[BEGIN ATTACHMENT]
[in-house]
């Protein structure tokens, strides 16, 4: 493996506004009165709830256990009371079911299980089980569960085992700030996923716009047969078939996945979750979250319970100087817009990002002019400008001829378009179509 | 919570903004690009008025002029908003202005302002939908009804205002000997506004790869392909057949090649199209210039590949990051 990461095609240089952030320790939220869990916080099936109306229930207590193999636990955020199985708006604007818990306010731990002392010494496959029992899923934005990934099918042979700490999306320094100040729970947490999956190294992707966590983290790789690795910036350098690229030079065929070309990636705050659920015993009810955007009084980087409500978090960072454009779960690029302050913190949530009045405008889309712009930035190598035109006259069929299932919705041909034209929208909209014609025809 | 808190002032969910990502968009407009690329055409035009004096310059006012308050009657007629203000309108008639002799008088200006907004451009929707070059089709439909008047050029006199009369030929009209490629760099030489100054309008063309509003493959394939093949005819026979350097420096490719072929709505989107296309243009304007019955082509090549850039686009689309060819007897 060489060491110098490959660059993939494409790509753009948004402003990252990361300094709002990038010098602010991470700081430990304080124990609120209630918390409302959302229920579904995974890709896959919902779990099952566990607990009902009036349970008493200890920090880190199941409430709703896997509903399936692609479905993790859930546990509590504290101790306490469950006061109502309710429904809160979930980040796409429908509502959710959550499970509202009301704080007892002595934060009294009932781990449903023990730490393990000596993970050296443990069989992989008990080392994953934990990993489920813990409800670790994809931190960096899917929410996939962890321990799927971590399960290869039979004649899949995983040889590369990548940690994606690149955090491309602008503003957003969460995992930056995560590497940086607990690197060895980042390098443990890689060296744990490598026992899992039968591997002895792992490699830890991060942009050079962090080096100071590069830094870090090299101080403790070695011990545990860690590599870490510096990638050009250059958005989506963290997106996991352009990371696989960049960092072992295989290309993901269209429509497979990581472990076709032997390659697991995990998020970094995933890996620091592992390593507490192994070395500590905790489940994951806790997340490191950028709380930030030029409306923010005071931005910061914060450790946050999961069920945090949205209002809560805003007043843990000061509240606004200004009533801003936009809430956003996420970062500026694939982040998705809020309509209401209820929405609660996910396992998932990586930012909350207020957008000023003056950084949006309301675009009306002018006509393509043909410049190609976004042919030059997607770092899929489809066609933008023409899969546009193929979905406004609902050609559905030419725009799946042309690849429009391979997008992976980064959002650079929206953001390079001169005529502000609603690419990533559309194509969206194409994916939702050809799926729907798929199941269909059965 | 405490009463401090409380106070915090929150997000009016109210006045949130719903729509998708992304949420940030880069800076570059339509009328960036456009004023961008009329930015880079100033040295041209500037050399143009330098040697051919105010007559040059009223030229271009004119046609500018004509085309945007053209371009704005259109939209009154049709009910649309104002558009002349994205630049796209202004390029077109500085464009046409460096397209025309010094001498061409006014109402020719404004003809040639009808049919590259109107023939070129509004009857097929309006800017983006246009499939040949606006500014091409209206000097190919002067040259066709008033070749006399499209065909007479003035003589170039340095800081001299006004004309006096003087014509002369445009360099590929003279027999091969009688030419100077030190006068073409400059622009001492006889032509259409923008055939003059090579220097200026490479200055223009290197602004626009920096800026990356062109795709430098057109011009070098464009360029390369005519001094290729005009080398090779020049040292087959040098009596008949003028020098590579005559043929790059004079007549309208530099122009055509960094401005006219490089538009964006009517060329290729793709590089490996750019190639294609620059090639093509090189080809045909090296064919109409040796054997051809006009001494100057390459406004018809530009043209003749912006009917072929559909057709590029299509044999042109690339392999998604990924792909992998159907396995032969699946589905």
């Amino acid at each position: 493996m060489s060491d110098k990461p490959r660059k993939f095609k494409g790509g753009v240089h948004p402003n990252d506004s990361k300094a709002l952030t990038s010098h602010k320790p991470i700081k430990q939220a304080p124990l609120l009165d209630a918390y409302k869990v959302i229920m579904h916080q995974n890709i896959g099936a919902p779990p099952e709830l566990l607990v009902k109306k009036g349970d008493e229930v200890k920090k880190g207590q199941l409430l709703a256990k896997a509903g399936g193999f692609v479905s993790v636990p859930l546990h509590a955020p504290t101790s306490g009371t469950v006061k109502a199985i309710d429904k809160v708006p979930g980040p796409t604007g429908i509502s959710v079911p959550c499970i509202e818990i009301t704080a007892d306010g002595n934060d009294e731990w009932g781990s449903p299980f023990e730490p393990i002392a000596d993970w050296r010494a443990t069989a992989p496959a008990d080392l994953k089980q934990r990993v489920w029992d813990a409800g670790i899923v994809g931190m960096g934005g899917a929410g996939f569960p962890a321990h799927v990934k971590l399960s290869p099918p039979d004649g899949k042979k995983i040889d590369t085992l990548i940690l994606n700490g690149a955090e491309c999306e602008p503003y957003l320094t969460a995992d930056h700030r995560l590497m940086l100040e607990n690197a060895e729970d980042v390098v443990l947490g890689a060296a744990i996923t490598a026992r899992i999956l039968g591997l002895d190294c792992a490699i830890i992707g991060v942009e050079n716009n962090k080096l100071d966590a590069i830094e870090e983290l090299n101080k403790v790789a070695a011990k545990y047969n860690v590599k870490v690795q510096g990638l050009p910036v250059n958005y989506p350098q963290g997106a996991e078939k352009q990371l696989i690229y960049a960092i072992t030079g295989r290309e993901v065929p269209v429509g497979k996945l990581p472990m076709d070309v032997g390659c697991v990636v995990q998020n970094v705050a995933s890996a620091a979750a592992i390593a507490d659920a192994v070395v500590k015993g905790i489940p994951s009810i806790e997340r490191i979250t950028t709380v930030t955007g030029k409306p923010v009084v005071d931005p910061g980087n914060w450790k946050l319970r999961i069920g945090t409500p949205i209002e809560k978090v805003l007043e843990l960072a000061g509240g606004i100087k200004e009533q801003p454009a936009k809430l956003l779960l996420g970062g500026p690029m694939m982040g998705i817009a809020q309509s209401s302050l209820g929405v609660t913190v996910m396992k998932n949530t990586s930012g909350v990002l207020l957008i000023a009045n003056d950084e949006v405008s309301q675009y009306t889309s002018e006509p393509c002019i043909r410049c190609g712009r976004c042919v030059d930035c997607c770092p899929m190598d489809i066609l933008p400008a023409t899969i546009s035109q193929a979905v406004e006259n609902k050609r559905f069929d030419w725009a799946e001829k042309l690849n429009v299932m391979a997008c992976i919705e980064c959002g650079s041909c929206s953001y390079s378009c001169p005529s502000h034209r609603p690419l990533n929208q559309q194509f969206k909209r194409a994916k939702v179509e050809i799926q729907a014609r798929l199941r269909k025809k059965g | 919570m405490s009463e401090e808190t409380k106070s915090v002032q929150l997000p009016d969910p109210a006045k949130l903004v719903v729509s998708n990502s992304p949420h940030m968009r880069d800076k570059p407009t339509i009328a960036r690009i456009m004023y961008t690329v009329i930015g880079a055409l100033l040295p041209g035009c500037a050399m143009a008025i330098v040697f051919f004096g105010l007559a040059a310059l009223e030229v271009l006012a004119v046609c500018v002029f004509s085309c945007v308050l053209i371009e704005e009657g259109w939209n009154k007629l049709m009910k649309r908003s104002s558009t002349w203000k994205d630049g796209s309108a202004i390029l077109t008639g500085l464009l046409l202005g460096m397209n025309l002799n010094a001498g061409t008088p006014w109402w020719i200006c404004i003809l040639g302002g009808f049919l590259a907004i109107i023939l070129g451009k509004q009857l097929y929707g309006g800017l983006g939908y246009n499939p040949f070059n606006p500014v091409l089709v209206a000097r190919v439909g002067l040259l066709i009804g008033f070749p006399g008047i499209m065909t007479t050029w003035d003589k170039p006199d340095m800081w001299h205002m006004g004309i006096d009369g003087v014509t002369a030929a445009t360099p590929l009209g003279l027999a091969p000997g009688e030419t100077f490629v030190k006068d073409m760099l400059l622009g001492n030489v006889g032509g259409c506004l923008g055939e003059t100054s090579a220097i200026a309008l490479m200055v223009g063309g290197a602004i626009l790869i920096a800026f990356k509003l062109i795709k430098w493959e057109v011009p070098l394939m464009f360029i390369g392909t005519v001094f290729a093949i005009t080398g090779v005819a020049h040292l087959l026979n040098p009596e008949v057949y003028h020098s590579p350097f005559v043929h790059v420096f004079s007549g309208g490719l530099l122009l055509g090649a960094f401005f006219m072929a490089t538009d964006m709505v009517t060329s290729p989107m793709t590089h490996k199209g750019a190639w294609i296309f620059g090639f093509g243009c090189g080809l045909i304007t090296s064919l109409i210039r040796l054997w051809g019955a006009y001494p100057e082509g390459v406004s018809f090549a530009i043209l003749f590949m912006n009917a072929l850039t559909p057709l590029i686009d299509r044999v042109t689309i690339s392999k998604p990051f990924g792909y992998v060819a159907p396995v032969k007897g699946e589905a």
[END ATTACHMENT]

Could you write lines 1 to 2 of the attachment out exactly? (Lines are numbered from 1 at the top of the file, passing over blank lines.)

[in-house]
């Protein structure tokens, strides 16, 4: 493996506004009165709830256990009371079911299980089980569960085992700030996923716009047969078939996945979750979250319970100087817009990002002019400008001829378009179509 | 919570903004690009008025002029908003202005302002939908009804205002000997506004790869392909057949090649199209210039590949990051 990461095609240089952030320790939220869990916080099936109306229930207590193999636990955020199985708006604007818990306010731990002392010494496959029992899923934005990934099918042979700490999306320094100040729970947490999956190294992707966590983290790789690795910036350098690229030079065929070309990636705050659920015993009810955007009084980087409500978090960072454009779960690029302050913190949530009045405008889309712009930035190598035109006259069929299932919705041909034209929208909209014609025809 | 808190002032969910990502968009407009690329055409035009004096310059006012308050009657007629203000309108008639002799008088200006907004451009929707070059089709439909008047050029006199009369030929009209490629760099030489100054309008063309509003493959394939093949005819026979350097420096490719072929709505989107296309243009304007019955082509090549850039686009689309060819007897 060489060491110098490959660059993939494409790509753009948004402003990252990361300094709002990038010098602010991470700081430990304080124990609120209630918390409302959302229920579904995974890709896959919902779990099952566990607990009902009036349970008493200890920090880190199941409430709703896997509903399936692609479905993790859930546990509590504290101790306490469950006061109502309710429904809160979930980040796409429908509502959710959550499970509202009301704080007892002595934060009294009932781990449903023990730490393990000596993970050296443990069989992989008990080392994953934990990993489920813990409800670790994809931190960096899917929410996939962890321990799927971590399960290869039979004649899949995983040889590369990548940690994606690149955090491309602008503003957003969460995992930056995560590497940086607990690197060895980042390098443990890689060296744990490598026992899992039968591997002895792992490699830890991060942009050079962090080096100071590069830094870090090299101080403790070695011990545990860690590599870490510096990638050009250059958005989506963290997106996991352009990371696989960049960092072992295989290309993901269209429509497979990581472990076709032997390659697991995990998020970094995933890996620091592992390593507490192994070395500590905790489940994951806790997340490191950028709380930030030029409306923010005071931005910061914060450790946050999961069920945090949205209002809560805003007043843990000061509240606004200004009533801003936009809430956003996420970062500026694939982040998705809020309509209401209820929405609660996910396992998932990586930012909350207020957008000023003056950084949006309301675009009306002018006509393509043909410049190609976004042919030059997607770092899929489809066609933008023409899969546009193929979905406004609902050609559905030419725009799946042309690849429009391979997008992976980064959002650079929206953001390079001169005529502000609603690419990533559309194509969206194409994916939702050809799926729907798929199941269909059965 | 405490009463401090409380106070915090929150997000009016109210006045949130719903729509998708992304949420940030880069800076570059339509009328960036456009004023961008009329930015880079100033040295041209500037050399143009330098040697051919105010007559040059009223030229271009004119046609500018004509085309945007053209371009704005259109939209009154049709009910649309104002558009002349994205630049796209202004390029077109500085464009046409460096397209025309010094001498061409006014109402020719404004003809040639009808049919590259109107023939070129509004009857097929309006800017983006246009499939040949606006500014091409209206000097190919002067040259066709008033070749006399499209065909007479003035003589170039340095800081001299006004004309006096003087014509002369445009360099590929003279027999091969009688030419100077030190006068073409400059622009001492006889032509259409923008055939003059090579220097200026490479200055223009290197602004626009920096800026990356062109795709430098057109011009070098464009360029390369005519001094290729005009080398090779020049040292087959040098009596008949003028020098590579005559043929790059004079007549309208530099122009055509960094401005006219490089538009964006009517060329290729793709590089490996750019190639294609620059090639093509090189080809045909090296064919109409040796054997051809006009001494100057390459406004018809530009043209003749912006009917072929559909057709590029299509044999042109690339392999998604990924792909992998159907396995032969699946589905």